A web designer has a tough job. He or she needs to translate your vision and your company’s ethos into a great-looking website that really works. A web designer needs to balance aesthetics and user-friendliness with search engine optimisation (SEO) and future-proofing. It can be a big ask, but that’s why they’re the experts.
However, choosing the right web designer can be crucial to the success (or failure) of your website. You and your designer need to understand each other, and this means asking the right questions from the start. There are also several things you need to know about your designer’s approach before the project starts.
Here are the essential things that you and your new web designer need to be on the same page about from the start:
- The timescale. How long the project will realistically take is a crucial issue that needs to be decided right at the start. You can agree a contingency in case of unexpected hitches, but you must have a deadline for completion for everyone to work to.
- Websites you both admire. A great starting point for any conversation between website designer and client is to look at and discuss websites that you admire. Look at the style, functionality and navigation of sites within your own market segment, pointing out what you like and what you don’t. This can help to build a brief for the designer to work from.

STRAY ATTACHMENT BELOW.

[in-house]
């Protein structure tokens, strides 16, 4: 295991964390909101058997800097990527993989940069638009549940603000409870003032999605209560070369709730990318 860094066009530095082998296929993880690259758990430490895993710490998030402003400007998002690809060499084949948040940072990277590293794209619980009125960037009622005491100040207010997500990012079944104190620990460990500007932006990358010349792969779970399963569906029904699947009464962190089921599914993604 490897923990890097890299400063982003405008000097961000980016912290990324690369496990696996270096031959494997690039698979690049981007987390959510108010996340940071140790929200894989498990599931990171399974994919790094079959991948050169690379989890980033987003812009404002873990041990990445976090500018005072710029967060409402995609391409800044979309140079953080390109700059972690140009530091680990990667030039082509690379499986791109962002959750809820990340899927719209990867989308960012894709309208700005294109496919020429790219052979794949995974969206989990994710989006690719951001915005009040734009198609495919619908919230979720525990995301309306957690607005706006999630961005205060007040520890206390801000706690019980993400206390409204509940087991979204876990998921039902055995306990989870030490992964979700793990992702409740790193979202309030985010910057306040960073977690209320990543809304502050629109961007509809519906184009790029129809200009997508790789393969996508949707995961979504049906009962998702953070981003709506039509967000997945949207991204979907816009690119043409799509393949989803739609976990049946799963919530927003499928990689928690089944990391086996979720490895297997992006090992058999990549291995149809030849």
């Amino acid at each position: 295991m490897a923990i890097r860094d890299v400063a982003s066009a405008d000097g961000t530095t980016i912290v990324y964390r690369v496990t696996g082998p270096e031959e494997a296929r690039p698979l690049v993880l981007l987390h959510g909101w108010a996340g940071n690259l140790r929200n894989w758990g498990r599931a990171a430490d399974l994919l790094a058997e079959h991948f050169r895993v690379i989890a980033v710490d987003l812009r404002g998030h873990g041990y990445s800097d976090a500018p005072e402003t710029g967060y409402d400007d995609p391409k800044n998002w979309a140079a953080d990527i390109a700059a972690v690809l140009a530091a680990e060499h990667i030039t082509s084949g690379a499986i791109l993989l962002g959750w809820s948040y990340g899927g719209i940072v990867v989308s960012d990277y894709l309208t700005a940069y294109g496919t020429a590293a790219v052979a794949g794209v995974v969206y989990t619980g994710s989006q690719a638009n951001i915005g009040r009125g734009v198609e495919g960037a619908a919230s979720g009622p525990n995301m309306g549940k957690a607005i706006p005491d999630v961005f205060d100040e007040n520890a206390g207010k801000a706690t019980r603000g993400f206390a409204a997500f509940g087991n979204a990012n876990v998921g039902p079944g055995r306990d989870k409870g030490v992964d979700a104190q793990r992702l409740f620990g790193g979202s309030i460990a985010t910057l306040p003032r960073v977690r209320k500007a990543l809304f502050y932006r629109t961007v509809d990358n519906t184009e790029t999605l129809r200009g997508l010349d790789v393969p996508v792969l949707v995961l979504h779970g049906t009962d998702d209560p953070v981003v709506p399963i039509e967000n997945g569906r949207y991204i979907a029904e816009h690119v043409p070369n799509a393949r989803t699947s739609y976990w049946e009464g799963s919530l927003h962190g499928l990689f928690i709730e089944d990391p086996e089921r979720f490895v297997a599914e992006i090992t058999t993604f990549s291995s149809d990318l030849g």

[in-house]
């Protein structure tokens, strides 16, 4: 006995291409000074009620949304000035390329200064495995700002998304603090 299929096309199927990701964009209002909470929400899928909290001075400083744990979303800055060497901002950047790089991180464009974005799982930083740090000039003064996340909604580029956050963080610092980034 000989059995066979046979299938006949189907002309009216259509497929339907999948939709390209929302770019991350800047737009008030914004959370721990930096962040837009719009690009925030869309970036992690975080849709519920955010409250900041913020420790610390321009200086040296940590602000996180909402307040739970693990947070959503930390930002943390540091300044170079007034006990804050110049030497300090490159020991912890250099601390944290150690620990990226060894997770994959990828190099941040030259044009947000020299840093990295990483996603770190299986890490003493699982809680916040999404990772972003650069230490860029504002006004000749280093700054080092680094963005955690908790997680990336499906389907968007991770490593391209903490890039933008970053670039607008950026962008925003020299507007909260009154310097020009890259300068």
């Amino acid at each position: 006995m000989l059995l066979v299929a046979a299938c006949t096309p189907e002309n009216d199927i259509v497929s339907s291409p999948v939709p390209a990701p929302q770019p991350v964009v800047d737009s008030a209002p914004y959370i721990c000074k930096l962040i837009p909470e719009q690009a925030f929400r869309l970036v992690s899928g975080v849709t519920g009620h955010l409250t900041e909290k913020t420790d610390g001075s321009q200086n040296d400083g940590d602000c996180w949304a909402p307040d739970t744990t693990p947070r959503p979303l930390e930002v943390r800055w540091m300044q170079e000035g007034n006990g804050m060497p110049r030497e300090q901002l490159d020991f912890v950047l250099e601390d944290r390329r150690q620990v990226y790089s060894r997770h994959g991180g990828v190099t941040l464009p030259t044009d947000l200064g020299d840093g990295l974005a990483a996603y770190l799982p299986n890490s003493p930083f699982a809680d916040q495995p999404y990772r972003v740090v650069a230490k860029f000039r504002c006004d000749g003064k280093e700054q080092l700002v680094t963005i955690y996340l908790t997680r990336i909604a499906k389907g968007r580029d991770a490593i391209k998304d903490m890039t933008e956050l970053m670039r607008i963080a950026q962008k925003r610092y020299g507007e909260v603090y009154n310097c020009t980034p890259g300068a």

- Key goals and aims. Your obvious goal is to end up with a website that looks great and works well, but you should have other targets in mind. For example, increasing conversions, raising brand awareness or marking a change of direction for the brand.
- Technical considerations. If you know of anything that may hinder the web design process, such as an in-house server you already use for hosting, for example, this is one of the crucial things you need to tell your web designer. They need to know the limitations to what they can or can’t do, as well as what environment they’re working in.
- Extra costs. If the project takes longer than expected or a problem is thrown up, who will cover the extra cost of the delay? Pricing and hidden costs need to be completely clear from the start, so don’t be afraid to ask questions and get confirmation on things you aren’t sure about.
- The team. You may have a main point of contact, but who else will be working on the project? You need to at least meet and have a brief chat with the team who will be designing your new website, so you can be sure you understand each other.
- Changes. You might very well want to change things or add features as you go along, or even when the project is finished. This might not be ideal for your web designer, but you at least need to have a conversation about it.
If you’ve recently had a new website designed, what do you think was the most crucial aspect of the designer-client relationship?